Clinton head coach Mark Richardson watches as a bowler throws a frame during Senior Day at the Plaza Bowl. Richardson is retiring after 16 years as head coach for the Clinton River Kings and Queens.

You can’t really think about Clinton High bowling without thinking about head coach Mark Richardson.

I mean, he is a huge part of the current success of the program. Richardson has been a part of River King and Queen bowling for 25 years in some capacity now, starting when his daughter was a freshman.

“When I first got into it, it was just a club sport,” Richardson reminisced. Only Clinton, Muscatine and Davenport West had teams and bowled against each other.

Now, two decades later, he’s still there. He took over the head coaching job 16 years ago. In that time, he saw the federation form to lobby for bowling to become a sanctioned high school sport. In 2006 it happened for the girls, and in 2010 for the boys.

So as long as the Kings and Queens have been in competition, he’s been head coach.

That run is coming to an end after this season wraps up later this winter when Richardson steps down from the head coaching position. He has a granddaughter in Tennessee who just signed to bowl at the collegiate level. He wants to be free to watch her compete.

At the Burlington match on Saturday, Jan. 5, the team presented Richardson with a pink sparkly walker in addition to a handful of gifts.

“Mark’s been our coach since we were like five years old,” senior Keaton Hudson said. “It’s really emotional.”

It’s obvious he’s had a huge impact on the kids he’s taken under his wing. He is in charge of youth bowling over at the Plaza and has shaped the Clinton bowling program into on of the most successful programs in the school. Wins and state trips litter is repertoire.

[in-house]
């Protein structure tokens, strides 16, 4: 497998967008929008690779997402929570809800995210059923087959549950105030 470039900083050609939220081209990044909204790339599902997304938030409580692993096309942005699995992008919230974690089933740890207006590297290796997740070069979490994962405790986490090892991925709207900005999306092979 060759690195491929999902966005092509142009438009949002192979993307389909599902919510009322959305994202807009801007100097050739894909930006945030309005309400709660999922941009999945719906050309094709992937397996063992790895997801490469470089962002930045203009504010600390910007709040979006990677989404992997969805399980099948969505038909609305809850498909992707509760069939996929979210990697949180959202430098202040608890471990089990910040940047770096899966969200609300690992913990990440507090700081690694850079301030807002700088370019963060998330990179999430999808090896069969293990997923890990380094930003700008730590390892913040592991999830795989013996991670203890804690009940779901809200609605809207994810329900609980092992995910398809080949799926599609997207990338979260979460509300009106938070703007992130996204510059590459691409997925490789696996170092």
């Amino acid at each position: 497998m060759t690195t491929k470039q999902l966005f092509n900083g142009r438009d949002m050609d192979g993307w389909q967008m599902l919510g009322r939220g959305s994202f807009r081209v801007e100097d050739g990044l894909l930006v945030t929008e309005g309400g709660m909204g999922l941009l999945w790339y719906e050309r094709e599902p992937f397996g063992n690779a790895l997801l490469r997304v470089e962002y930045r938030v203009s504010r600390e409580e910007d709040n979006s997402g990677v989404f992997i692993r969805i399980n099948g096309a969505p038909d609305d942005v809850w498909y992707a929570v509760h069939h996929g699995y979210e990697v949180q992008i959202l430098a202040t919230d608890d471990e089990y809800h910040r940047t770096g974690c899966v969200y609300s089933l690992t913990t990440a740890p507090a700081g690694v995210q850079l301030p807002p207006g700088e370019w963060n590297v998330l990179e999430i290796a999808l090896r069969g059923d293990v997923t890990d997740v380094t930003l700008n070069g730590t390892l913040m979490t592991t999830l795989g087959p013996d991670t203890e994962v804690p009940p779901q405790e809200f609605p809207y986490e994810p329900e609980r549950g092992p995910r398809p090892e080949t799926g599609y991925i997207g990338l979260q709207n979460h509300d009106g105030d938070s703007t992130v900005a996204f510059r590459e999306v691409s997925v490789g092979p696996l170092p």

In fact, the first year the boys were a sanctioned sport, the River Kings claimed the state title. They will always be the first state champion in Iowa. It’s one of Richardson’s all-time favorite memories.

“Especially being the first one ever,” Richardson said. “It’s always on top.”

Plus, he makes the sport a good time.

“He knows when you’re supposed to be serious and when you can mess around,” senior Connor Hyde said. “He’s super sarcastic, you get a lot of jokes out of him and he’s just fun to be around.”

“He just says what he’s thinking, he doesn’t care at all,” Anna Kurtz said.

“He’s taught me a lot over the years and I think he’s just a positive coach. He always makes you smile,” Avary Krick said.

He takes inexperienced kids and turns them into knowledgeable athletes. They come to him to learn about which ball to use in which situation, the oil patterns and the house tendencies. He talks about tips to hit the split and how to improve consistency.

“When you’re doing what he says, it doesn’t feel like it’s helping you,” Hyde said. “But it really, really is.”

When the Clinton Herald asked a handful of the seniors what they were going to miss about the sport, they all had just one answer: my coach.

It definitely is reciprocated. He had one answer when asked about what he was going to miss about coaching.

“I’m going to miss the kids,” Richardson said. “Over the years, I’ve met a lot of really nice kids and quite a few of them stay in touch. I’m going to miss the kids.”

He’s already admitted you’ll still catch him at meets from time-to-time and staying in touch will never be an issue. The Clinton High bowling program has become as much a part of him as he is a part of it.

Although he won’t be the one at the helm anymore after the 2019 season ends (which everyone is hoping ends in two trips to state), he has built an incredible program and legacy.

“I just wanted to keep a program that had already been started going,” Richardson said. “Give them the little bit of knowledge I had to excel at the sport and to the best they could. I wanted them to be competitive and most of all, learn sportsmanship.”

Clinton hosts a large tournament this Saturday at the Plaza Bowl, starting at 10 a.m. with the first round of schools.